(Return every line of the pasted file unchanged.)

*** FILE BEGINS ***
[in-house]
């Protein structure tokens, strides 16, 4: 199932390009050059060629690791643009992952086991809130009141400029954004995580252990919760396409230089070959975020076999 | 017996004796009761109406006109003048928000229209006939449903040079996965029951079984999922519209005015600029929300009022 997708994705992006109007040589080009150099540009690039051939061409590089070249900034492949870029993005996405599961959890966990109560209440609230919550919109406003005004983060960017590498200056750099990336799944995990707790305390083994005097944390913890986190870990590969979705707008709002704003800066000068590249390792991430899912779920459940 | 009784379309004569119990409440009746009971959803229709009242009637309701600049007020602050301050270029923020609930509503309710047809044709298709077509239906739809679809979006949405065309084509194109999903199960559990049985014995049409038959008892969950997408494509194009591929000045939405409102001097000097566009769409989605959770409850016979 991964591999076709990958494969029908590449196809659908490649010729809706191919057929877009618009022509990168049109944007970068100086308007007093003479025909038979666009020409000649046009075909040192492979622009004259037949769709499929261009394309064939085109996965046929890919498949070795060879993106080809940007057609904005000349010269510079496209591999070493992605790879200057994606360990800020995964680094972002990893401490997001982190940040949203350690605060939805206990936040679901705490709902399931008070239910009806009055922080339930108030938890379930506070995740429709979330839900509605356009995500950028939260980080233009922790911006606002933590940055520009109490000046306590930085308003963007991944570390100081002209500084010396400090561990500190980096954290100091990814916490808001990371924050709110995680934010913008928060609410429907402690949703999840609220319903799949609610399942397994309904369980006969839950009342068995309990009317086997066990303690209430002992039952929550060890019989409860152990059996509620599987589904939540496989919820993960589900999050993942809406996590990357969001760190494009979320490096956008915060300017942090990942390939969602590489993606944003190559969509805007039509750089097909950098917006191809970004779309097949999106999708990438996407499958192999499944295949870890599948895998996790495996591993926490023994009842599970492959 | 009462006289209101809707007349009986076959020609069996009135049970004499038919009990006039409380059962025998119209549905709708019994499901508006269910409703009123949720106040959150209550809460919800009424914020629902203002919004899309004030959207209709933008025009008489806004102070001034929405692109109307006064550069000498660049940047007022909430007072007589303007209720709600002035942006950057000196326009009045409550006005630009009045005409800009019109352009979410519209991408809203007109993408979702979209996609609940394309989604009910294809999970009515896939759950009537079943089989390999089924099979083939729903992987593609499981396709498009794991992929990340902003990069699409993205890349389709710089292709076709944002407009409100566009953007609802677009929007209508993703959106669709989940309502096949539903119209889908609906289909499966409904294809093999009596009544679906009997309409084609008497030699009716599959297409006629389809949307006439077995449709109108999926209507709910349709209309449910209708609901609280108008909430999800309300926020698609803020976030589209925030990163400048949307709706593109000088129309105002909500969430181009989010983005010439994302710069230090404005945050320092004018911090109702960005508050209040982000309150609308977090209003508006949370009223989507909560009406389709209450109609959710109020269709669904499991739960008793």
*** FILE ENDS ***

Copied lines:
[in-house]
């Protein structure tokens, strides 16, 4: 199932390009050059060629690791643009992952086991809130009141400029954004995580252990919760396409230089070959975020076999 | 017996004796009761109406006109003048928000229209006939449903040079996965029951079984999922519209005015600029929300009022 997708994705992006109007040589080009150099540009690039051939061409590089070249900034492949870029993005996405599961959890966990109560209440609230919550919109406003005004983060960017590498200056750099990336799944995990707790305390083994005097944390913890986190870990590969979705707008709002704003800066000068590249390792991430899912779920459940 | 009784379309004569119990409440009746009971959803229709009242009637309701600049007020602050301050270029923020609930509503309710047809044709298709077509239906739809679809979006949405065309084509194109999903199960559990049985014995049409038959008892969950997408494509194009591929000045939405409102001097000097566009769409989605959770409850016979 991964591999076709990958494969029908590449196809659908490649010729809706191919057929877009618009022509990168049109944007970068100086308007007093003479025909038979666009020409000649046009075909040192492979622009004259037949769709499929261009394309064939085109996965046929890919498949070795060879993106080809940007057609904005000349010269510079496209591999070493992605790879200057994606360990800020995964680094972002990893401490997001982190940040949203350690605060939805206990936040679901705490709902399931008070239910009806009055922080339930108030938890379930506070995740429709979330839900509605356009995500950028939260980080233009922790911006606002933590940055520009109490000046306590930085308003963007991944570390100081002209500084010396400090561990500190980096954290100091990814916490808001990371924050709110995680934010913008928060609410429907402690949703999840609220319903799949609610399942397994309904369980006969839950009342068995309990009317086997066990303690209430002992039952929550060890019989409860152990059996509620599987589904939540496989919820993960589900999050993942809406996590990357969001760190494009979320490096956008915060300017942090990942390939969602590489993606944003190559969509805007039509750089097909950098917006191809970004779309097949999106999708990438996407499958192999499944295949870890599948895998996790495996591993926490023994009842599970492959 | 009462006289209101809707007349009986076959020609069996009135049970004499038919009990006039409380059962025998119209549905709708019994499901508006269910409703009123949720106040959150209550809460919800009424914020629902203002919004899309004030959207209709933008025009008489806004102070001034929405692109109307006064550069000498660049940047007022909430007072007589303007209720709600002035942006950057000196326009009045409550006005630009009045005409800009019109352009979410519209991408809203007109993408979702979209996609609940394309989604009910294809999970009515896939759950009537079943089989390999089924099979083939729903992987593609499981396709498009794991992929990340902003990069699409993205890349389709710089292709076709944002407009409100566009953007609802677009929007209508993703959106669709989940309502096949539903119209889908609906289909499966409904294809093999009596009544679906009997309409084609008497030699009716599959297409006629389809949307006439077995449709109108999926209507709910349709209309449910209708609901609280108008909430999800309300926020698609803020976030589209925030990163400048949307709706593109000088129309105002909500969430181009989010983005010439994302710069230090404005945050320092004018911090109702960005508050209040982000309150609308977090209003508006949370009223989507909560009406389709209450109609959710109020269709669904499991739960008793």